Spotify is planning to increase its monthly subscription fee, and MPs fear that this could lead to an increase in piracy.
The music industry is known to increase its prices every couple of years as it helps artists and songwriters get the money they deserve in exchange for their service.
However, music streaming service Spotify told MPs that it has plans of increasing its monthly subscription fee of $10 a month. Spotify has not increased its service in 10 years, according to Tech Crunch.
Spotify increase may encourage piracy
If music becomes too expensive, chief legal officer Horacio Gutierrez warned that it could increase online piracy as people may think it is the only way they can enjoy the content without having to spend too much.
Gutierrez gave evidence to a digital, culture, media, and sport select committee inquiry into online streaming economics. In 2020, it was created to investigate whether artists are being paid fairly by streaming services like Amazon Music, Apple Music, and Spotify.
On Feb. 23, all three companies appeared before MPs, but much of the discussion centered around their biggest rival, YouTube.
Elena Segal from Apple Music pointed out that it was difficult for streaming services to compete with the music available on YouTube. She said that it is an un-level playing field as people can listen to music on YouTube for free.
YouTube is protected by the safe harbor laws that prevent them from being attacked by legal claims when users upload materials on the platform that are copyrighted. That means YouTube does not need licenses for the music that is uploaded on the site.
YouTube is the reason why streaming services can't increase their prices, as users can just switch platforms. Also, not all songs are available on the streaming services, but all of them can be found on YouTube, according to Buzz.ie.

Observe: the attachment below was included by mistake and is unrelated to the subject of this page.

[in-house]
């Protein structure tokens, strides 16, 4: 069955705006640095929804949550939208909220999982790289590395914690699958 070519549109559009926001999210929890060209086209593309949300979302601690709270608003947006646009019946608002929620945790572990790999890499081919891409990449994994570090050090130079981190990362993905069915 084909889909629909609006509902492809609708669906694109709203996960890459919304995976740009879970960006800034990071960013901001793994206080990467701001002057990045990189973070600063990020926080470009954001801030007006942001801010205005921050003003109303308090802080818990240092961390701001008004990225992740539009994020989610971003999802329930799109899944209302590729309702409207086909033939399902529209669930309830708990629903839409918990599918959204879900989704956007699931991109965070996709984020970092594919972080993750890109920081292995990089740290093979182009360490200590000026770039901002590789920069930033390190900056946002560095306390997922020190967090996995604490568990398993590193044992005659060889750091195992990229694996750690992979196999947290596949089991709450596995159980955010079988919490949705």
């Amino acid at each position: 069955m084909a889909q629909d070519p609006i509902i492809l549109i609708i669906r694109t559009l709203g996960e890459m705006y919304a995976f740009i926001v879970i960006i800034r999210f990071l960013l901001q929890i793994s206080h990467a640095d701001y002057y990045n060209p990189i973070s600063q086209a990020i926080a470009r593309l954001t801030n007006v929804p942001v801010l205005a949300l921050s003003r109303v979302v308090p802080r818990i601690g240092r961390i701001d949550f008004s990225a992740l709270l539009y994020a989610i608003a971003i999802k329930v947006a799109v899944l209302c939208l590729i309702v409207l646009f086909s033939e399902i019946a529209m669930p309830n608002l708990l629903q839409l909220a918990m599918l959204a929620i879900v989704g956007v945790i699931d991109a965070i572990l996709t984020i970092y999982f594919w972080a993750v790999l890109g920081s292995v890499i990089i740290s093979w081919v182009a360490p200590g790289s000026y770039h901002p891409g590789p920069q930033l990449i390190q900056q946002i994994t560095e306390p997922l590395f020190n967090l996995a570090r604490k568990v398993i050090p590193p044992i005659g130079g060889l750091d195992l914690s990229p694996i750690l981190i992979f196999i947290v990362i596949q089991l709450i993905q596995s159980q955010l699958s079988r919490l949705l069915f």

The future of music
This is not the first time that the DCMS inquiry has heard accusations against Google-owned YouTube. The company was once accused of making a fortune from other people's work, according to BBC.
The accusation was made by committee chair Julian Knight MP after being told that YouTube paid £35 million to UK record labels in 2020, half of what they actually earned from selling vinyl records. By contrast, Spotify got £474 million for the UK music industry in 2020.
However, the director of government affairs and public policy at YouTube, Katherine Oyama, said that the company's payments were on a par with Spotify and other music streaming platforms.
In February, Oyama told MPs that YouTube had paid $3 billion or £2.1billion to the global music industry back in 2019. She said that record labels were pointing their fingers at YouTube to alleviate difficult questions about their own industry.
Oyama also called for transparency on how the money is being paid to the industry was divided it up before distributing it to artists and songwriters.
Much of the discussion has centered around whether songwriters and artists receive a fair share of the country's total generated income when their music is played online. The process is still being investigated.
This article is owned by Tech Times
Written by Sieeka Khan